William Curley Chocolates, Mayfair, London
An elegant chilled chocolate drink enhanced with mint, a small quenelle of vanilla dotted whipped cream and beautiful shavings of chocolate, an ensemble of textures.
The warm chocolate tart plays heavily through the complex flavours of the cocoa bean: fruit, earth and wood. Classic accompaniment of raspberry compote and raspberries resonates with the chocolate, but the green tea/matcha ice cream is too delicate, the subtle nutty flavour overwhelmed by the dark flavours.
The matcha tea cakes are cute -- first aromatic toasted sesame, then a sweetened matcha flavour, in a soft and moist package.
With truffles and other bon bons -- impressive tempering, thin shells with delicate crackles or thicker ones with serious snaps. With a few exceptions, flavours tend to be very subtle, chocolate usually comes first, then an undercurrent of alcohol, fruit or nut. All flavours were very well integrated with the chocolate.
Cassis and hibicus truffle - an exception -- more prominent fruit and flower than most flavourings, with smooth transitions from the tangy hibiscus to the riper cassis.
Matcha truffle - no rough edges at all, but I needed to concentrate very hard to catch the matcha flavour above the chocolate.
Sake -- a thicker shell topped with sesame that dominates; the slight alcoholic lick from sake is there but hard to make out on its own.
Champagne - the weakest one of all, the flavour is fine at best, but the powdered sugar skews the flavour balance toward simple sweetness, rather than supporting the personality of the champagne flavouring. Not much of a shell to speak of. this rendition is not a replacement for La Maison du Chocolat's classic imho.
Wasabi - BEAUTIFUL. The sweetness, rather than the pungence, of fresh wasabi is haunting but gentle. Miles ahead of The Chocolate Line in Brugge.
Pistachio - a solid rendition of this flavour.
Honey - subtle, but the golden sweetness rises behind the initial bittersweet chocolate.
Vanilla and salt - the salt is unperceptible, and I'm so used vanilla in chocolate that I had a hard time telling this one apart.
Japanese black vinegar - an intriguing layer of flavour, sweet fruitty nutty perhaps? Hard to describe, but worth getting.
Chuao - a brilliant expression of this Criollo varietal - layers of bright fruity flavours, tinged with the slightest possble bit of woodsy bitterness, a great lasting finish.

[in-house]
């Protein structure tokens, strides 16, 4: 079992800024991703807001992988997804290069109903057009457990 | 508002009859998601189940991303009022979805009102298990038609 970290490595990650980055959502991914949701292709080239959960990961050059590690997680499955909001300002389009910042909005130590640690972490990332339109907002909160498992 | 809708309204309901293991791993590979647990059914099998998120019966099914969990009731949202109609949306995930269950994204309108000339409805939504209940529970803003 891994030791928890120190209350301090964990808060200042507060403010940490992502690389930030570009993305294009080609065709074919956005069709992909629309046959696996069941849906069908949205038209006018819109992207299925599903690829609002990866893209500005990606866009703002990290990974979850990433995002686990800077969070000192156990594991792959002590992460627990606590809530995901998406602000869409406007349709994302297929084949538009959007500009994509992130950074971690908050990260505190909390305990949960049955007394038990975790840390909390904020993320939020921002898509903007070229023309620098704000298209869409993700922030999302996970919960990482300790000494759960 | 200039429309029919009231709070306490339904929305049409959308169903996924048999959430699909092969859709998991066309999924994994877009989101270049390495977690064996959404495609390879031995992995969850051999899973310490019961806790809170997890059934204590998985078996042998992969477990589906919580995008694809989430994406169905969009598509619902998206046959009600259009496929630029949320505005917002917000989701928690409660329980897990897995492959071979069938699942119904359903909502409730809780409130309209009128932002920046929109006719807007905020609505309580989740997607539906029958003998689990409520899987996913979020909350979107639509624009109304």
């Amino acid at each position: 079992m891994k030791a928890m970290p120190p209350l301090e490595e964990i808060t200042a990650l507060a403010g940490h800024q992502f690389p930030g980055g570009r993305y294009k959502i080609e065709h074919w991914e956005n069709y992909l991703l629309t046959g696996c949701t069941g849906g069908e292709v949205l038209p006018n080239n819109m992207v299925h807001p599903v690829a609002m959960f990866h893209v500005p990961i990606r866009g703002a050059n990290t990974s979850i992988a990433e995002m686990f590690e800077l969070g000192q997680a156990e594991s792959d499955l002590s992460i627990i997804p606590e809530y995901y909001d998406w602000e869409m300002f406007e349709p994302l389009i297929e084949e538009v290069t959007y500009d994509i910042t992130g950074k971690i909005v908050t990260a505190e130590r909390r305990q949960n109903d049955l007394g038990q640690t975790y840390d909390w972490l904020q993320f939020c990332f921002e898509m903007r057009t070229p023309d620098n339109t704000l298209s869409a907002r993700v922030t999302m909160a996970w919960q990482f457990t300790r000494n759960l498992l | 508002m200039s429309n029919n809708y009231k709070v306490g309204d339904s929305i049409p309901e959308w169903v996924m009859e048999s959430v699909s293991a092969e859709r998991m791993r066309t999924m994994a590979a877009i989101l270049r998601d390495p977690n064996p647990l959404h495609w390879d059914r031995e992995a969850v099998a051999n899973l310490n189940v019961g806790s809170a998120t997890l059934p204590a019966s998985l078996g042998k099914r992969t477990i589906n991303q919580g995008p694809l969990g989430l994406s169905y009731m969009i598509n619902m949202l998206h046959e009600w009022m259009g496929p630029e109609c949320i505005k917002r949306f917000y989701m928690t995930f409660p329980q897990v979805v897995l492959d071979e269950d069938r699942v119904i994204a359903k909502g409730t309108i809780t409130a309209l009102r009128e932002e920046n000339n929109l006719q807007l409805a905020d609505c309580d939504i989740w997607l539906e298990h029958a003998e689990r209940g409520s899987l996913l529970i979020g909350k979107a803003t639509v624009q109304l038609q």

Sichuan pepper - hard to catch the spice and tingle here.
Sudachi lime - excellent use of citrus with chocolate; I especially liked the interplay between slight bitterness from the zest and the inherent bitterness of the chocolate
Port truffle - one with a thicker shell, perhaps I imagined a slight fruity alcoholic finish, but it's a touch too subtle.
Whiskey truffle - coated with little crispy crumbs and given to a pleasant amber flavour of whiskey in the ganache.
Thyme (and something else, can't remember) - suave use of the herb, a good blend with chocolate
Mango and passionfruit -- emphasis on bright fruit, tangy sweetness of passionfruit followed by the fuller, riper mango; a supporting role by the chocolate.
Overall favourites among the choc pieces (roughly in order of preference): wasabi by a wide margin, chuao, sudachi lime, japanese black vinegar, mango & passionfruit, thyme. Definitely a notch up from Paul A Young; chocolate temper were about the same in my limited experience, but the flavours were wielded more impressively here.
Glad you liked the chocolates, I love the hibiscus and cassis, looks a bit funny, tastes divine! Nicely acidic on the tongue.
I notice you don't mention the sea salted caramels - didn't they have any? They are really good - much better IMO than Paul A Young, I found his to be 'fudgy' which I didn't like while William Curleys are liquid and (I think) really yummy when offset with the bitterness of the dark chocolate.
Thanks for the report. You may have spotted that I am a sucker for all things Japanese so I am curious to try the wasabi, sudachi, black vinegar (more of a Chinese ingredient than a Japanese one, no?) and sake chocs you describe.
It's probably hard for some people to imagine wasabi working well in a sweet concoction but I know it can as one of my favourite foods from 2007 was wasabi ice cream which I had in Barcelona of all places. And, as you imply, the difference in flavour between fresh wasabi and processed wasabi is dramatic, the former being mellow, slightly sweet + fragrant.